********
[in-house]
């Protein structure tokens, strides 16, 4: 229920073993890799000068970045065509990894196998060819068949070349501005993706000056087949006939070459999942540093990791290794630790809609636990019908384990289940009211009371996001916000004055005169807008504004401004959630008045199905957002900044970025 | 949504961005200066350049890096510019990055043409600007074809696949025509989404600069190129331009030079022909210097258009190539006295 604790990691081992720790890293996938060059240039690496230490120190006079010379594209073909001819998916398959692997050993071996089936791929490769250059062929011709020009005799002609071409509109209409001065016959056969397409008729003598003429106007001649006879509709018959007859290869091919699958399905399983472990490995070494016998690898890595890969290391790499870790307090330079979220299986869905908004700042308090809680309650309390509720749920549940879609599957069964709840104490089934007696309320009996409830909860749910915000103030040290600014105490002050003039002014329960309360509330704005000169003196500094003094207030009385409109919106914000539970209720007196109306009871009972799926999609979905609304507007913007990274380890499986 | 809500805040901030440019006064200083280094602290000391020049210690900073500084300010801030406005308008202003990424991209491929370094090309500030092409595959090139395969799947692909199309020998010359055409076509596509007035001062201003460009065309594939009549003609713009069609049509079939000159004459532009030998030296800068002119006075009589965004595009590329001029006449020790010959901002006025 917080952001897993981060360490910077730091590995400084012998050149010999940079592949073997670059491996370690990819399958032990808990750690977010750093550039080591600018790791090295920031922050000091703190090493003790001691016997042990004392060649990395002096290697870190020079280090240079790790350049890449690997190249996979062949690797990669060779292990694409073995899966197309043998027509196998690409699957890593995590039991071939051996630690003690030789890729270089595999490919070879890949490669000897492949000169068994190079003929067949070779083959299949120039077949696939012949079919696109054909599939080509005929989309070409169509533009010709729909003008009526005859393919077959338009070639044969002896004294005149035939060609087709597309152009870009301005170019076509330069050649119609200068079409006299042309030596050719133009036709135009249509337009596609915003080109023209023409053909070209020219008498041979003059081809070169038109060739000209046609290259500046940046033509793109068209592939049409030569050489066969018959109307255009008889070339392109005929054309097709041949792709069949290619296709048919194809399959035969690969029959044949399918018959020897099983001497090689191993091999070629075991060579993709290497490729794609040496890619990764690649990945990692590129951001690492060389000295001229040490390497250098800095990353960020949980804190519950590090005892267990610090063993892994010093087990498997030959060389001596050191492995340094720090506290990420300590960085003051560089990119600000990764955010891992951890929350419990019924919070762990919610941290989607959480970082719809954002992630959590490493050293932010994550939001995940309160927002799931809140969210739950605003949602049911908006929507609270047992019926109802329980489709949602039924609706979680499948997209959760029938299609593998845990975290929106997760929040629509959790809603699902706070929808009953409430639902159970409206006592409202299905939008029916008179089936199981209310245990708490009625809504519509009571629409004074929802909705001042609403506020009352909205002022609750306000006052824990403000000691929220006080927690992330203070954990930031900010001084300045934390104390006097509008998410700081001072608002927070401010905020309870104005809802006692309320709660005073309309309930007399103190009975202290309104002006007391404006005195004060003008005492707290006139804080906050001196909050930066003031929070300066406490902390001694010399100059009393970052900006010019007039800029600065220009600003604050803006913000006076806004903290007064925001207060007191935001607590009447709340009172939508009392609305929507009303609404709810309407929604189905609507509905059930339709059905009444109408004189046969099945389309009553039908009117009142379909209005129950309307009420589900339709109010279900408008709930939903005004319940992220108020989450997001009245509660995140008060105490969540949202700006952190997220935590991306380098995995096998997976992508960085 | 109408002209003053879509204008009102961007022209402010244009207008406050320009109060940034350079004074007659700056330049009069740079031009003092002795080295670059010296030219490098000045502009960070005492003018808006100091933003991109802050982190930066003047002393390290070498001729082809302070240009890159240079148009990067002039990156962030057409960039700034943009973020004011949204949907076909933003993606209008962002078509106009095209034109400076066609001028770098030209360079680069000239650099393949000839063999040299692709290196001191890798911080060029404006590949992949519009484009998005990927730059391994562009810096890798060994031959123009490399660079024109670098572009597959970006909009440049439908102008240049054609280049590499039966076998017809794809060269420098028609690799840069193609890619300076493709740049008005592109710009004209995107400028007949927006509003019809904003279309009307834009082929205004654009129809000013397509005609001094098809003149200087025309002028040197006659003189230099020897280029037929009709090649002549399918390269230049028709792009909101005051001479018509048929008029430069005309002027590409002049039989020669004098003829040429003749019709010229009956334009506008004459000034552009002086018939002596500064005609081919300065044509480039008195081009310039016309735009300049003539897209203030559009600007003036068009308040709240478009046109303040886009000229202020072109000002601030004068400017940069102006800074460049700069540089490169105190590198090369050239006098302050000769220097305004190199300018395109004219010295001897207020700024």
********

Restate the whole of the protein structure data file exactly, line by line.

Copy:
[in-house]
């Protein structure tokens, strides 16, 4: 229920073993890799000068970045065509990894196998060819068949070349501005993706000056087949006939070459999942540093990791290794630790809609636990019908384990289940009211009371996001916000004055005169807008504004401004959630008045199905957002900044970025 | 949504961005200066350049890096510019990055043409600007074809696949025509989404600069190129331009030079022909210097258009190539006295 604790990691081992720790890293996938060059240039690496230490120190006079010379594209073909001819998916398959692997050993071996089936791929490769250059062929011709020009005799002609071409509109209409001065016959056969397409008729003598003429106007001649006879509709018959007859290869091919699958399905399983472990490995070494016998690898890595890969290391790499870790307090330079979220299986869905908004700042308090809680309650309390509720749920549940879609599957069964709840104490089934007696309320009996409830909860749910915000103030040290600014105490002050003039002014329960309360509330704005000169003196500094003094207030009385409109919106914000539970209720007196109306009871009972799926999609979905609304507007913007990274380890499986 | 809500805040901030440019006064200083280094602290000391020049210690900073500084300010801030406005308008202003990424991209491929370094090309500030092409595959090139395969799947692909199309020998010359055409076509596509007035001062201003460009065309594939009549003609713009069609049509079939000159004459532009030998030296800068002119006075009589965004595009590329001029006449020790010959901002006025 917080952001897993981060360490910077730091590995400084012998050149010999940079592949073997670059491996370690990819399958032990808990750690977010750093550039080591600018790791090295920031922050000091703190090493003790001691016997042990004392060649990395002096290697870190020079280090240079790790350049890449690997190249996979062949690797990669060779292990694409073995899966197309043998027509196998690409699957890593995590039991071939051996630690003690030789890729270089595999490919070879890949490669000897492949000169068994190079003929067949070779083959299949120039077949696939012949079919696109054909599939080509005929989309070409169509533009010709729909003008009526005859393919077959338009070639044969002896004294005149035939060609087709597309152009870009301005170019076509330069050649119609200068079409006299042309030596050719133009036709135009249509337009596609915003080109023209023409053909070209020219008498041979003059081809070169038109060739000209046609290259500046940046033509793109068209592939049409030569050489066969018959109307255009008889070339392109005929054309097709041949792709069949290619296709048919194809399959035969690969029959044949399918018959020897099983001497090689191993091999070629075991060579993709290497490729794609040496890619990764690649990945990692590129951001690492060389000295001229040490390497250098800095990353960020949980804190519950590090005892267990610090063993892994010093087990498997030959060389001596050191492995340094720090506290990420300590960085003051560089990119600000990764955010891992951890929350419990019924919070762990919610941290989607959480970082719809954002992630959590490493050293932010994550939001995940309160927002799931809140969210739950605003949602049911908006929507609270047992019926109802329980489709949602039924609706979680499948997209959760029938299609593998845990975290929106997760929040629509959790809603699902706070929808009953409430639902159970409206006592409202299905939008029916008179089936199981209310245990708490009625809504519509009571629409004074929802909705001042609403506020009352909205002022609750306000006052824990403000000691929220006080927690992330203070954990930031900010001084300045934390104390006097509008998410700081001072608002927070401010905020309870104005809802006692309320709660005073309309309930007399103190009975202290309104002006007391404006005195004060003008005492707290006139804080906050001196909050930066003031929070300066406490902390001694010399100059009393970052900006010019007039800029600065220009600003604050803006913000006076806004903290007064925001207060007191935001607590009447709340009172939508009392609305929507009303609404709810309407929604189905609507509905059930339709059905009444109408004189046969099945389309009553039908009117009142379909209005129950309307009420589900339709109010279900408008709930939903005004319940992220108020989450997001009245509660995140008060105490969540949202700006952190997220935590991306380098995995096998997976992508960085 | 109408002209003053879509204008009102961007022209402010244009207008406050320009109060940034350079004074007659700056330049009069740079031009003092002795080295670059010296030219490098000045502009960070005492003018808006100091933003991109802050982190930066003047002393390290070498001729082809302070240009890159240079148009990067002039990156962030057409960039700034943009973020004011949204949907076909933003993606209008962002078509106009095209034109400076066609001028770098030209360079680069000239650099393949000839063999040299692709290196001191890798911080060029404006590949992949519009484009998005990927730059391994562009810096890798060994031959123009490399660079024109670098572009597959970006909009440049439908102008240049054609280049590499039966076998017809794809060269420098028609690799840069193609890619300076493709740049008005592109710009004209995107400028007949927006509003019809904003279309009307834009082929205004654009129809000013397509005609001094098809003149200087025309002028040197006659003189230099020897280029037929009709090649002549399918390269230049028709792009909101005051001479018509048929008029430069005309002027590409002049039989020669004098003829040429003749019709010229009956334009506008004459000034552009002086018939002596500064005609081919300065044509480039008195081009310039016309735009300049003539897209203030559009600007003036068009308040709240478009046109303040886009000229202020072109000002601030004068400017940069102006800074460049700069540089490169105190590198090369050239006098302050000769220097305004190199300018395109004219010295001897207020700024």